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One Drop And Ten Minutes To Diagnose Periodontal Disease

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One Drop And Ten Minutes

One Drop And Ten Minutes To Diagnose Periodontal Disease

May 14, 2007
By: Beth Walsh for Dental1

A portable saliva test device developed by a University of Michigan School of Dentistry professor could diagnose periodontal disease in just minutes. A dentist can use the kit to analyze one drop of saliva in less than 10 minutes rather than hours of time at an off-site laboratory.
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Periodontal disease occurs very slowly, so it is not always noticeable. Signs and symptoms include:
  • Pressure or an itchy feeling in gums and between teeth
  • Gums that bleed during and after brushing
  • Red, swollen or tender gums
  • Persistent bad breath or bad taste in the mouth
  • Gum recession
  • Formation of deep pockets between teeth and gums
  • Loose or shifting teeth
  • Changes in the way teeth fit together when biting, or in the fit of partial dentures
  • Sensitivity to hot and cold food and drink

  • The main cause of periodontal disease is the accumulation of plaque – an often colorless mass of bacteria that sticks to teeth, crowns and bridges, and other tissues in the mouth. Plaque is constantly forming on the teeth. If not removed daily, plaque becomes tartar, which cannot be removed by brushing or flossing. A dentist or other oral healthcare provider must manually remove it to stop the disease process.

    The American Academy of Periodontology says that up to 30 percent of the U.S. population may be genetically susceptible to gum disease. Despite aggressive oral care habits, genetically predisposed people may be up to six times more likely to develop some form of gum disease.

    Periodontal disease is preventable in most people. Good brushing and flossing habits are important. Brushing eliminates plaque from teeth surfaces, while flossing removes plaque from in between the teeth and under the gum line. It is also best to see a dentist twice per year.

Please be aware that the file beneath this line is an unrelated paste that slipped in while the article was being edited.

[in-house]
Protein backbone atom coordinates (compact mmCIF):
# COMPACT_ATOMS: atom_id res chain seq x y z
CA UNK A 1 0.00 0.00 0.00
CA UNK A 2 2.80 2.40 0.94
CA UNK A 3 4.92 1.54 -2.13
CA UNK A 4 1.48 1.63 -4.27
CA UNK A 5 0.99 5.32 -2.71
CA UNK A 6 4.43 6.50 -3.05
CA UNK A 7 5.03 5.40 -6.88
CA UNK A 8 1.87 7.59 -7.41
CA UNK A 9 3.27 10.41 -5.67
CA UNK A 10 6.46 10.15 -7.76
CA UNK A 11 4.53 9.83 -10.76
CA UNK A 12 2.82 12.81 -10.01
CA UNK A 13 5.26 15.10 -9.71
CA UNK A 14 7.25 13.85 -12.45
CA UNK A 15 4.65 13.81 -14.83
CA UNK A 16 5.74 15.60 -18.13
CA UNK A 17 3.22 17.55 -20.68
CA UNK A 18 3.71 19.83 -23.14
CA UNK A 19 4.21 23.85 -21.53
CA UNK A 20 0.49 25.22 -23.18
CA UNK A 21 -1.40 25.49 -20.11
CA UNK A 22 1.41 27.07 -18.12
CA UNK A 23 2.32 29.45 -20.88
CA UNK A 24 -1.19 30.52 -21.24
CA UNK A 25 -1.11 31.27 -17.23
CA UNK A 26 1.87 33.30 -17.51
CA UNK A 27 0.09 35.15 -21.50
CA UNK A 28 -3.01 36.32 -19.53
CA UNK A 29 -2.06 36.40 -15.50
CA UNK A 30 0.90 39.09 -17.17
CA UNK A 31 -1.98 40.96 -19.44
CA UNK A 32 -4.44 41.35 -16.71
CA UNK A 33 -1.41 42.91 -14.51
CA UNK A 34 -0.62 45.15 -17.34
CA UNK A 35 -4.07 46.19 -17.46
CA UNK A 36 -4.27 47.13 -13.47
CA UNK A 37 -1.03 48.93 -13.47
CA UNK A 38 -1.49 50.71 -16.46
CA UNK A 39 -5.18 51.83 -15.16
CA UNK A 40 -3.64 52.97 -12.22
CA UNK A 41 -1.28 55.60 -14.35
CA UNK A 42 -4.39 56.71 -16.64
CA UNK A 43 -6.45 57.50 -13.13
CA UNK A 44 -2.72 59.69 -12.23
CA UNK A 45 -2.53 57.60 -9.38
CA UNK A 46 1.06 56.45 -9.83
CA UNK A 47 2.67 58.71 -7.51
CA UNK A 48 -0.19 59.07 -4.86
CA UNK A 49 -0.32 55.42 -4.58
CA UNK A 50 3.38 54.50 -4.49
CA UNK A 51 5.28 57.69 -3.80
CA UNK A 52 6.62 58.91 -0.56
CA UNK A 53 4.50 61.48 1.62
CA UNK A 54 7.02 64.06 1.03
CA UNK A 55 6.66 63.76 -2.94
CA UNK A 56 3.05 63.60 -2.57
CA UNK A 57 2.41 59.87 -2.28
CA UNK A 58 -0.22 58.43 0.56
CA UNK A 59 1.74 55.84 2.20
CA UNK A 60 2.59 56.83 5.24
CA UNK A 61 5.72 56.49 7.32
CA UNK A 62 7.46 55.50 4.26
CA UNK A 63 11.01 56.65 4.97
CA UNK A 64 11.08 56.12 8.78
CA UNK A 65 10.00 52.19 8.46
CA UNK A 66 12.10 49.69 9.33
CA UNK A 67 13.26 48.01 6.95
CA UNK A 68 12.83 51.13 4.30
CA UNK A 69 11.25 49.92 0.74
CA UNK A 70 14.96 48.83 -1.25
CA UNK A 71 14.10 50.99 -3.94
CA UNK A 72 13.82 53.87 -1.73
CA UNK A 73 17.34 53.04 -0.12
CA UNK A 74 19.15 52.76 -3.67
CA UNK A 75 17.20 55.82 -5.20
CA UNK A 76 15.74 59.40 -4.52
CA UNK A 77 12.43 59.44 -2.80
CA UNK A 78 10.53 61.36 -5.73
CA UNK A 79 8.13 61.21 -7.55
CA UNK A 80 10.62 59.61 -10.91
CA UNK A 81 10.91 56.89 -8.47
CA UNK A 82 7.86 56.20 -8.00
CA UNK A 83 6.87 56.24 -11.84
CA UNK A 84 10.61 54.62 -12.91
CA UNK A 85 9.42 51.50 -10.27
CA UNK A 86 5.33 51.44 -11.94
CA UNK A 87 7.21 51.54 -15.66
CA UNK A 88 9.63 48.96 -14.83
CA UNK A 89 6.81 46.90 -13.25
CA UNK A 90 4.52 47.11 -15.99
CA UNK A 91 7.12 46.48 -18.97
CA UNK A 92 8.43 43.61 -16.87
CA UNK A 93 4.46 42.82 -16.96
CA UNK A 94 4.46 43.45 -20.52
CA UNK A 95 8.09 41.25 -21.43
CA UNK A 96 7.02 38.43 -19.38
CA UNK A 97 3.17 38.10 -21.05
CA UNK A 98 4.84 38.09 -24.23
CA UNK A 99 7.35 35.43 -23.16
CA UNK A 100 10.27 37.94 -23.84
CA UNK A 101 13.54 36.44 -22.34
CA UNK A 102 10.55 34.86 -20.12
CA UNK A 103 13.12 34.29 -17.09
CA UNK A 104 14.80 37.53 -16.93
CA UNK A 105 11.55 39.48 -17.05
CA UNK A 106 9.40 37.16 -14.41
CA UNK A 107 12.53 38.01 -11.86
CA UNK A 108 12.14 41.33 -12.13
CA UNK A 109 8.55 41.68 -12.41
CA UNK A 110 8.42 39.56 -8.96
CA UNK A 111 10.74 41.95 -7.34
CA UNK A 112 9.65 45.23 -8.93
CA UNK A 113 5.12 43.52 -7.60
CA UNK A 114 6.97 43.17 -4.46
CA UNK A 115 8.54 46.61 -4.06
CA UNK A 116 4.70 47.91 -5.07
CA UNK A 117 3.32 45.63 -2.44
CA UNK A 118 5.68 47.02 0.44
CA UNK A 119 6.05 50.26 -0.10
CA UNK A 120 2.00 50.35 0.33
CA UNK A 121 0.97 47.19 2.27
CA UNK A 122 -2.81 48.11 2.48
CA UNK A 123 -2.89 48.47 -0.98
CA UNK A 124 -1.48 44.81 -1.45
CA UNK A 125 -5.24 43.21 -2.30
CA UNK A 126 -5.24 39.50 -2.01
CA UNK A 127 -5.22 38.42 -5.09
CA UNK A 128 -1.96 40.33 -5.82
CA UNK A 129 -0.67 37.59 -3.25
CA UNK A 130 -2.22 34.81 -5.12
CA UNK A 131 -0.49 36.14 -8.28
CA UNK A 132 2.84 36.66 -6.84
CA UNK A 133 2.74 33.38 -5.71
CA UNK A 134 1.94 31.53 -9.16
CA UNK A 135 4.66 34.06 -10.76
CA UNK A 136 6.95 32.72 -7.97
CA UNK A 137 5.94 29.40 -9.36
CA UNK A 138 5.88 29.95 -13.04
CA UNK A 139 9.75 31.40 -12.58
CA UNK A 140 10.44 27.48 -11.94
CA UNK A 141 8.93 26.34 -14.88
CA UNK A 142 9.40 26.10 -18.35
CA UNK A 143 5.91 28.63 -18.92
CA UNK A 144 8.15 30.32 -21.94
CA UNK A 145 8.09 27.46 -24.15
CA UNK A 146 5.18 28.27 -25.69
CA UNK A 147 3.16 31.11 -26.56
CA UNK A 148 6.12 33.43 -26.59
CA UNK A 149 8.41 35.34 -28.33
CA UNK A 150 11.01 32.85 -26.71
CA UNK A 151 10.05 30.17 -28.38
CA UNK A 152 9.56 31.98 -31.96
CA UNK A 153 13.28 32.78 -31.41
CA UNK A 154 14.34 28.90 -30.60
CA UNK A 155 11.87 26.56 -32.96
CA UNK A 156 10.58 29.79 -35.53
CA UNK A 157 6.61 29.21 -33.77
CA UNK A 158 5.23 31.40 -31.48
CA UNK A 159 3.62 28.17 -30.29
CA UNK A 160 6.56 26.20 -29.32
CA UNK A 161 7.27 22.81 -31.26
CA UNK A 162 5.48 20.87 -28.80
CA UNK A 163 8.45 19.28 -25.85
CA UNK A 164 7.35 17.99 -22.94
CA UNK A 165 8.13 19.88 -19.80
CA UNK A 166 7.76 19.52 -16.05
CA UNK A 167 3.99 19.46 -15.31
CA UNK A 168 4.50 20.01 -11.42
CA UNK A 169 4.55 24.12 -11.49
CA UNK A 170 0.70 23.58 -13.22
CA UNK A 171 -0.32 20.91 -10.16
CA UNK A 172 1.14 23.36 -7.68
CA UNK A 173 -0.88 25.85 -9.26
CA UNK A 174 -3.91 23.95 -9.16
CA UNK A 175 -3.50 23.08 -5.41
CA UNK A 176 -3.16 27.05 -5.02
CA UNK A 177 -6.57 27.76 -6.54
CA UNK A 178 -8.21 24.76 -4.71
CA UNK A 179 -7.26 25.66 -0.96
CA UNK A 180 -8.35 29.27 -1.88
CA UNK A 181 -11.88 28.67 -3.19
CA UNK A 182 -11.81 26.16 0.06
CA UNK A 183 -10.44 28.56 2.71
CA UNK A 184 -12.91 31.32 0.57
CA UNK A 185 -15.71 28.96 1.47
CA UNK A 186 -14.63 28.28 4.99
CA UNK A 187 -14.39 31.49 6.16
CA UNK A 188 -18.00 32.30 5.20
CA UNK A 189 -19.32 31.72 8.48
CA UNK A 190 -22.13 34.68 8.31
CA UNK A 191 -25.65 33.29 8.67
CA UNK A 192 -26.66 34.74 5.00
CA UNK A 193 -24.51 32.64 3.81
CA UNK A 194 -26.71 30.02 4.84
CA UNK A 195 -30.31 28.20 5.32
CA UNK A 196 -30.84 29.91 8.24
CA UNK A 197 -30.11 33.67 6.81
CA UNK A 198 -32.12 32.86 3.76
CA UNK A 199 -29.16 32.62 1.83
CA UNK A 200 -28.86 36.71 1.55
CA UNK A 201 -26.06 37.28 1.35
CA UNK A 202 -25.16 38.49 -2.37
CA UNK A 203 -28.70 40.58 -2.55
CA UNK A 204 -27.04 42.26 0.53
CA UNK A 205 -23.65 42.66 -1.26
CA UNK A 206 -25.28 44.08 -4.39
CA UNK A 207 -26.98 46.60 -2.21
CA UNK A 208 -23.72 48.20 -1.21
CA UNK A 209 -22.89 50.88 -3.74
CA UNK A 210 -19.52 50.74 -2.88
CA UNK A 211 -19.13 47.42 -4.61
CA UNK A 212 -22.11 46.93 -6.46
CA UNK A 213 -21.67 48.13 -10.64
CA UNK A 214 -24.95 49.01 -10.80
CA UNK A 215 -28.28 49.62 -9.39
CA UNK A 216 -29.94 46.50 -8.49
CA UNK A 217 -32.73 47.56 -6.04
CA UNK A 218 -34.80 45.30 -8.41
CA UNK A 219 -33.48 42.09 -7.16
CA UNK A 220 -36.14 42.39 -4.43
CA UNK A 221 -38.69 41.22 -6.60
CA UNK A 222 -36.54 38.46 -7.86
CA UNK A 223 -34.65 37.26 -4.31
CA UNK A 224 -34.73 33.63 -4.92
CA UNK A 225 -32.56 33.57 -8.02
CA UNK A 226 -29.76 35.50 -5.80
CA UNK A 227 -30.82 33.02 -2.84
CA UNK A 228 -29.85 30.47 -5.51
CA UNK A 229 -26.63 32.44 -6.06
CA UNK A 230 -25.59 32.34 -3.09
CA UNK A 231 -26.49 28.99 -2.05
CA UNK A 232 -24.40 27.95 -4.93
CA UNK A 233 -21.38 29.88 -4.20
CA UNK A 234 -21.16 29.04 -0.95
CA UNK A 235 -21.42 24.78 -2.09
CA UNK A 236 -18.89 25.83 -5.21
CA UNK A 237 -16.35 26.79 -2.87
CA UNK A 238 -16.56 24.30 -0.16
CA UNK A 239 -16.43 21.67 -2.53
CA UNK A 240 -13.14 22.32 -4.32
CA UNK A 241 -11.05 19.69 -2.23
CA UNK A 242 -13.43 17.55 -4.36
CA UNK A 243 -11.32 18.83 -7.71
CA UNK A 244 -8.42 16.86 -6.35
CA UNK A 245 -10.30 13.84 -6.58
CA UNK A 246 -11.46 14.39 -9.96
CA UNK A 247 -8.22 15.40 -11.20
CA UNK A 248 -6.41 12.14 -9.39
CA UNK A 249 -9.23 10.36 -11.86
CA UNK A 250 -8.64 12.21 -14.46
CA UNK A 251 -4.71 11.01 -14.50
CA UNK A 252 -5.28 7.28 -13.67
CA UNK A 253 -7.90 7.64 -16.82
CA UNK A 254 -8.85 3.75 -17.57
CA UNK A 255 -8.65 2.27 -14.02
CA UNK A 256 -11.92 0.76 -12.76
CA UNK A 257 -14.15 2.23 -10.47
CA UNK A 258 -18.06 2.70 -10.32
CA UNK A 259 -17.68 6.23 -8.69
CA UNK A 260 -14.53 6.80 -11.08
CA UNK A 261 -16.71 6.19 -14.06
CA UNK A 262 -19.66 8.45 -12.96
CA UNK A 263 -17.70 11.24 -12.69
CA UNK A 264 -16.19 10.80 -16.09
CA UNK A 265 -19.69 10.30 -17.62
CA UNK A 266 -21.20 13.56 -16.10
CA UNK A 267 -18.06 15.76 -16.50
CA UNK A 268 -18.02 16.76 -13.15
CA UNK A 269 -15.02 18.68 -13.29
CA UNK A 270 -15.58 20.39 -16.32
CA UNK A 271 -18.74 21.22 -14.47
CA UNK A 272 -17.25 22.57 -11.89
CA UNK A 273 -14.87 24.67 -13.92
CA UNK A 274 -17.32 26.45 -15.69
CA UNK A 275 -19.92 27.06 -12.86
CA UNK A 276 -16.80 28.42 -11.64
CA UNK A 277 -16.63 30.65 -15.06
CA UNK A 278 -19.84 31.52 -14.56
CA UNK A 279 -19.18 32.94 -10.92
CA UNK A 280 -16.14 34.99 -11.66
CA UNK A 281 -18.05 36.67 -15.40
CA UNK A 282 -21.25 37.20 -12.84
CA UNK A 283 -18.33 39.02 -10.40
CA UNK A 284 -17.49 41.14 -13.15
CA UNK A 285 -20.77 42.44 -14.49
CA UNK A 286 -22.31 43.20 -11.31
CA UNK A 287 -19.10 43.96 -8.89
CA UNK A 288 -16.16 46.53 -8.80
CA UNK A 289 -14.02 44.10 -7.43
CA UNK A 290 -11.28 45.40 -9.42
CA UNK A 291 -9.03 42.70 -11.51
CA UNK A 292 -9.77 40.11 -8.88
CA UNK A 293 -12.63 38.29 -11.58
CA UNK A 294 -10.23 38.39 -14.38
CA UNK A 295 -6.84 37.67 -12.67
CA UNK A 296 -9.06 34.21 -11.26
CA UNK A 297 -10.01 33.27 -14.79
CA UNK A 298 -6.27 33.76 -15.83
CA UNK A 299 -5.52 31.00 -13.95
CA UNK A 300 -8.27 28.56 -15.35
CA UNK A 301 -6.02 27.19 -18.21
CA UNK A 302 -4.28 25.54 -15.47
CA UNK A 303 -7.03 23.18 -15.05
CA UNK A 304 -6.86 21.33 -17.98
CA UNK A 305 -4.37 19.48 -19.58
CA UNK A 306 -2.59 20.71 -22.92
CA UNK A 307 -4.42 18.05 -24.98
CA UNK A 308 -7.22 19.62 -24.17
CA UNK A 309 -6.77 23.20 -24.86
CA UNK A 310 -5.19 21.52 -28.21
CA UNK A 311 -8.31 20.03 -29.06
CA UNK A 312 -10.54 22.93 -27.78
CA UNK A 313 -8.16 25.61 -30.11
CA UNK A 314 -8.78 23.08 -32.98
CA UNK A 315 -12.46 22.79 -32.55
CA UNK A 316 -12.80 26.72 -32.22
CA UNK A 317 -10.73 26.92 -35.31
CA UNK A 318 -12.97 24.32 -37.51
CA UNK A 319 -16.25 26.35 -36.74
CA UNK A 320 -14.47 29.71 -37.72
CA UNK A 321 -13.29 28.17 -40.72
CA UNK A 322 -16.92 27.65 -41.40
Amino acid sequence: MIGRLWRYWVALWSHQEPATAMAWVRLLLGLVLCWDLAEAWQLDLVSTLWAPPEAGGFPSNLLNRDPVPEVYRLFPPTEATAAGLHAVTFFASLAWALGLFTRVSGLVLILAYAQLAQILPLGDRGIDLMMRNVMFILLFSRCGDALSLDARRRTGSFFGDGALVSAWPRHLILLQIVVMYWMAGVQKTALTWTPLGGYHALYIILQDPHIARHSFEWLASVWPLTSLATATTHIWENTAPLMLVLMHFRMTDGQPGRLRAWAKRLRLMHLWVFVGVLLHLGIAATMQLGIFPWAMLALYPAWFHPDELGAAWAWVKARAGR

Dr. William Giannobile, director of the Michigan Center for Oral Health Research, said that the Center has been conducting tests that are adaptable to using microfluidic technology. The Center was established in 2003 to take research lab discoveries and find ways to use them to benefit dentists and their patients. In this case, the team has developed a “miniaturized lab-on-a-chip approach,” which allows for quick separation and analysis of proteins. The saliva test kit measures a tissue-destructive enzyme, matrix metalloptoteinase-8, a molecule which is released from cells that tend to migrate to periodontal lesions.

    Giannobile said that the Center’s study of the screening procedure resulted in highly accurate identification of patients with periodontal disease. Convenient and accurate detection of periodontal disease is important since researchers estimate that more than half of adults over age 35 are already in the early stages of periodontal disease. Periodontal disease is usually slow, painless and progressive, and most adults don’t even know that they have it. The term describes all of the diseases that involve the supporting structures of the teeth, such as the gums and bones. In adults, chronic destructive periodontal disease becomes responsible for more loss of teeth than cavities, particularly in older people. This disease is the primary cause of tooth loss after the age of 35. If diagnosed and treated early, however, the teeth can be saved.

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